In honour of Earth Day, we celebrate six architectural pioneers that are re-imagining materiality through uncommon sensitivity to social and environmental context.
In 2019, green building and sustainability have become ubiquitous aspects of the architectural process, with commitments to improving thermal performance, water use and waste management a de rigueur element of projects big and small.
Yet even as architects expand their eco-consciousness, the net carbon costs of global construction continue to rise. Alongside ongoing improvements to building efficiency and thermal performance, the scale of the climate crisis necessitates radical changes that also address how – and why – buildings around the world are constructed. These six architectural innovators are reinventing the built environment with an emphasis on material and cultural sensitivity.
Diébédo Francis Kéré
Located southeast of Ouagadougou, the capital of Burkina Faso, the village of Gando is an unexpected locus of 21st-century architectural innovation. The birthplace of architect Diébédo Francis Kéré, it is now home to a collection of mud-brick structures that have captured global attention. In 2001, Kéré completed the first Gando Primary School building using a slanted tin roof to shield the structure from rain while gently cooling the interior with circulated air. Taking advantage of inexpensive, locally available materials, the simple project presented an alternative to more expensive – and environmentally harmful – concrete, which continues to be used to build virtually all of Burkina Faso’s schools (despite being ill-suited to the sultry climate).
Kéré’s use of locally available brick was controversial in the Gando community, where mud was widely regarded as a “poor person’s” building material. To erase the stigma, Kéré invited locals to participate in the construction process, winning over the population in a valuable community-building process. Kéré’s portfolio now includes educational and cultural buildings across Africa, as well a series of playful installations at this year’s Coachella.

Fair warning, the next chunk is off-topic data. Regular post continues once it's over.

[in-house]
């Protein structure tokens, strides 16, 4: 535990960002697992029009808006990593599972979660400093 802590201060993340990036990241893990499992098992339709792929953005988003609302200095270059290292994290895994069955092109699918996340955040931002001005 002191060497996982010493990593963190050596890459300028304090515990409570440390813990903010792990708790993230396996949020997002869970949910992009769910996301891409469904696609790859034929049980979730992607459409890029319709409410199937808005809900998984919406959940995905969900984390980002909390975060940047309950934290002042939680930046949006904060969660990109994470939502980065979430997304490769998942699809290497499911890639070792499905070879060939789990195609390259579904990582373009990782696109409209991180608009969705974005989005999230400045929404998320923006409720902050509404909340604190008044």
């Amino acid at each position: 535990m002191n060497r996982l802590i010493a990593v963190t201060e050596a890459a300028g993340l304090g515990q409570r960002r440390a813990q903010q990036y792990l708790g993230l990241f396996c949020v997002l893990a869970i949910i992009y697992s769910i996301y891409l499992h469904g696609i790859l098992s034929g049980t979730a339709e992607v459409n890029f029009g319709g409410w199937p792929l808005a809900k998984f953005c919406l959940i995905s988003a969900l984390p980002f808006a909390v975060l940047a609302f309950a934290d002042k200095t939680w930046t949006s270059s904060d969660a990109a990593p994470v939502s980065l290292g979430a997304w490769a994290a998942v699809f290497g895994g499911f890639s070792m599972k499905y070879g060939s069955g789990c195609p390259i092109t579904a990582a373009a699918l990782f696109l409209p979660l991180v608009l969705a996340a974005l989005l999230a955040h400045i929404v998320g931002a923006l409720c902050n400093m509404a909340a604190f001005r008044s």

Lacaton & Vassal
Never Demolish. These words are the ethos of France’s Lacaton & Vassal, an architectural firm celebrated for treating social context with uncommon grace. In Bordeaux’s Cité du Grand Parc, the architects transformed a complex of mid-century apartment towers with an addition of semi-outdoor winter gardens and balconies in 2016. Maintaining the existing structure of each slab tower, the architects added new, sociable living spaces that improve the quality of life for residents – all while avoiding the carbon costs of demolition.
For founding partners Anne Lacaton and Jean-Philippe Vassal, the dedication to contextual and environmental non-intervention is encapsulated in Bordeaux’s Place Léon Aucoc. Responding to a 1996 commission to improve the public park, the architects began by carefully observing the urban environment. “We found that the park was successfully serving an important purpose for the community,” Anne Lacaton explained in a recent lecture at the American University in Cairo, “so our solution was to do nothing.”